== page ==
* Intel says Maloney had stroke, on medical leave
* Recuperation expected to be several months
* Intel shares steady
(Adds analyst comment, details on job, byline; updates
By Ian Sherr
SAN FRANCISCO, March 1 The co-head of Intel
Corp's (INTC.O) core products group, regarded as a potential
successor to CEO Paul Otellini, suffered a stroke at his home
and will take several months' medical leave.
Intel said on Monday Sean Maloney is expected to resume his
regular duties after a recuperation period thought to last
several months. The prognosis for his full recovery is
"excellent," the company added.
Analysts say the company is grooming Maloney, 53, executive
vice president and general manager of the Intel Architecture
Group, as one of several possible heirs to the 59-year-old
Maloney, a public face for the world's largest chip maker,
a fixture on the business conference circuit and an
acknowledged technology expert, had a knack for marketing,
"I always thought of him as the heart and soul of Intel
marketing," said Wedbush Morgan analyst Patrick Wang. "He had
such a good grasp of technology and where the market was going.
And he knew how to convey the corporate message without
sounding too corporate."
Maloney will be replaced during his leave by Dadi
Perlmutter, the other general manager of the Architecture
"He's two in the box with Dadi Perlmutter, so there
shouldn't be any disruption at all," said Intel spokesman Chuck
While they share the general manager title, Perlmutter's
responsibilities are engineering and design and Maloney focuses
on business operations from sales and marketing to investment.
Their group oversees the design and development of the
company's microprocessors, the brains of a computer, found in
more than eight out of 10 of the world's personal computers.
"It was pretty clear that he and Dadi would be running the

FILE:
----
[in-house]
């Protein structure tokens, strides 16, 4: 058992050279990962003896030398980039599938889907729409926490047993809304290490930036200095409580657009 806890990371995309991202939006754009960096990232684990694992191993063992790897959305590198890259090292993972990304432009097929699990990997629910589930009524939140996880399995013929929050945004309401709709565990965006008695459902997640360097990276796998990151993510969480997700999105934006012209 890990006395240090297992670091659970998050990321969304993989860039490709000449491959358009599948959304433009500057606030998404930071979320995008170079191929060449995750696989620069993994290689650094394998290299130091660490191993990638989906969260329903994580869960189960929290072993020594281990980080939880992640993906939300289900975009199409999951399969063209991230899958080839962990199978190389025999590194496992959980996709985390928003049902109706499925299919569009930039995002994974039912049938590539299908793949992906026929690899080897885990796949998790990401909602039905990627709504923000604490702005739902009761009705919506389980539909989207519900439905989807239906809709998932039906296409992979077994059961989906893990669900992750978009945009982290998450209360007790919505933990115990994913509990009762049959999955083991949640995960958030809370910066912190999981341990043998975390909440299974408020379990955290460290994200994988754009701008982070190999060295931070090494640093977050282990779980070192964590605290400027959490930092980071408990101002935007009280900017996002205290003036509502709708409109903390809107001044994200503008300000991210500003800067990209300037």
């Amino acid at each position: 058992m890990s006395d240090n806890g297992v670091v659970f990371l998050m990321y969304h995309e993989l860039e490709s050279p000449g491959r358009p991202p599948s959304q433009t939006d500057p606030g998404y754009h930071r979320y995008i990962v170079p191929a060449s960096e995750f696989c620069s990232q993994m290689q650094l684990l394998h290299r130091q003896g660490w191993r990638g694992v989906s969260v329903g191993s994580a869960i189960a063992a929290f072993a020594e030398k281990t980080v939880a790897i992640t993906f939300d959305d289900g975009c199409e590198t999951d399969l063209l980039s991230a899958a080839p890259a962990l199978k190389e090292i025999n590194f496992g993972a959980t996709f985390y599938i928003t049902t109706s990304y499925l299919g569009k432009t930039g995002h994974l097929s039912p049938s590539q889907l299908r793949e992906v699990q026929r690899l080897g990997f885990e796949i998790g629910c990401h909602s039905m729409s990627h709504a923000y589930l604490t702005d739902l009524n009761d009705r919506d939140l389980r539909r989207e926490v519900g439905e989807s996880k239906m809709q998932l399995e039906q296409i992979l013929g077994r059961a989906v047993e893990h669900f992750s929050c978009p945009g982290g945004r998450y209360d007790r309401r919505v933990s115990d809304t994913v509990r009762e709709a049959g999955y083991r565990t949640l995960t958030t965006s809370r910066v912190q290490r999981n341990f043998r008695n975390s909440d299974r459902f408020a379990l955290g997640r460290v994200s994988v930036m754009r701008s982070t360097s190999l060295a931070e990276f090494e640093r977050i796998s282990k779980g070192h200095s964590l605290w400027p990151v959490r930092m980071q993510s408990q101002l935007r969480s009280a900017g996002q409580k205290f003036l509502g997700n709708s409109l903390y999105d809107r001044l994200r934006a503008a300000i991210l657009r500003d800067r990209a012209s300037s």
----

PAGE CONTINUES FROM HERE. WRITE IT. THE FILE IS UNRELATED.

company together when Otellini steps down," Real World
Technologies analyst David Kanter said.
Maloney's condition as described will likely not have
short-term implications for the company, but the incident could
change his career path, Kanter said.
"The bigger question is, long-term, is this something that
Sean says, 'Maybe I need to slow down? Or maybe I'm not the
right person to step up and be CEO,'" he said.
Under company by-laws, Otellini must retire by the age of
65. But the company's board can put that to a vote and change
the by-laws if needed.
Kanter said that time horizon to Otellini's likely
retirement is long enough that Intel should have time to firm
up a succession plan if need be.
Maloney began work for Intel in Europe in 1982, serving in
various managerial positions as well as a stint assisting
former Chief Executive Andrew Grove. He took the reins of
Intel's mobile division in 2004 and became associated with the
company's wireless Internet efforts, including on its
long-range WiMAX technology.
Appointed chief sales and marketing manager in 2006,
Maloney began his current role just six months ago.
Shares of Intel, the world's No. 1 chipmaker, were briefly
halted in after-hours trade. They resumed trading shortly after
the statement and have held steady at around $20.87 in
post-session trades on Nasdaq.
(Additional reporting by Alexei Oreskovic; Editing by Edwin
Chan and Richard Chang)